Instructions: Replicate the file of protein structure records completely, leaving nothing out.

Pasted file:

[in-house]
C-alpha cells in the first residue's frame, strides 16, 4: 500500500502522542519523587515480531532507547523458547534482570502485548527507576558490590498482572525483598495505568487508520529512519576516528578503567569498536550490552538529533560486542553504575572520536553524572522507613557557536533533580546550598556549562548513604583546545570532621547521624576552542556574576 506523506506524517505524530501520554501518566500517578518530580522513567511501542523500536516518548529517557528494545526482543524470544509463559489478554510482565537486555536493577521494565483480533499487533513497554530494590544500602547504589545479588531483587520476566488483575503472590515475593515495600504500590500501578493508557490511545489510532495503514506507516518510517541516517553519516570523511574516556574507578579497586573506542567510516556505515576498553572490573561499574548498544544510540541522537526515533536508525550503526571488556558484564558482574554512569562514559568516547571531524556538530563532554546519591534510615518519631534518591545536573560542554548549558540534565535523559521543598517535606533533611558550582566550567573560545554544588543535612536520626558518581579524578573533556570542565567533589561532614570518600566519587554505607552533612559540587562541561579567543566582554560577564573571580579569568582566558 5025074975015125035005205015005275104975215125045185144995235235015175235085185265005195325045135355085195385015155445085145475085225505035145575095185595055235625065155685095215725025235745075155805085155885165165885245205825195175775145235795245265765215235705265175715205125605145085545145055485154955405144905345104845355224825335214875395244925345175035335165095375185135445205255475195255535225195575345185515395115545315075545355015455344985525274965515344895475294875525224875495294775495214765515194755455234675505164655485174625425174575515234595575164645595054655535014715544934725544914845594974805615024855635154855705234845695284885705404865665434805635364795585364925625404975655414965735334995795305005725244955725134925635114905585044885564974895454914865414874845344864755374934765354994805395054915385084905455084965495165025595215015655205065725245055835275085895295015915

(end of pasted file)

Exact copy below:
[in-house]
C-alpha cells in the first residue's frame, strides 16, 4: 500500500502522542519523587515480531532507547523458547534482570502485548527507576558490590498482572525483598495505568487508520529512519576516528578503567569498536550490552538529533560486542553504575572520536553524572522507613557557536533533580546550598556549562548513604583546545570532621547521624576552542556574576 506523506506524517505524530501520554501518566500517578518530580522513567511501542523500536516518548529517557528494545526482543524470544509463559489478554510482565537486555536493577521494565483480533499487533513497554530494590544500602547504589545479588531483587520476566488483575503472590515475593515495600504500590500501578493508557490511545489510532495503514506507516518510517541516517553519516570523511574516556574507578579497586573506542567510516556505515576498553572490573561499574548498544544510540541522537526515533536508525550503526571488556558484564558482574554512569562514559568516547571531524556538530563532554546519591534510615518519631534518591545536573560542554548549558540534565535523559521543598517535606533533611558550582566550567573560545554544588543535612536520626558518581579524578573533556570542565567533589561532614570518600566519587554505607552533612559540587562541561579567543566582554560577564573571580579569568582566558 5025074975015125035005205015005275104975215125045185144995235235015175235085185265005195325045135355085195385015155445085145475085225505035145575095185595055235625065155685095215725025235745075155805085155885165165885245205825195175775145235795245265765215235705265175715205125605145085545145055485154955405144905345104845355224825335214875395244925345175035335165095375185135445205255475195255535225195575345185515395115545315075545355015455344985525274965515344895475294875525224875495294775495214765515194755455234675505164655485174625425174575515234595575164645595054655535014715544934725544914845594974805615024855635154855705234845695284885705404865665434805635364795585364925625404975655414965735334995795305005725244955725134925635114905585044885564974895454914865414874845344864755374934765354994805395054915385084905455084965495165025595215015655205065725245055835275085895295015915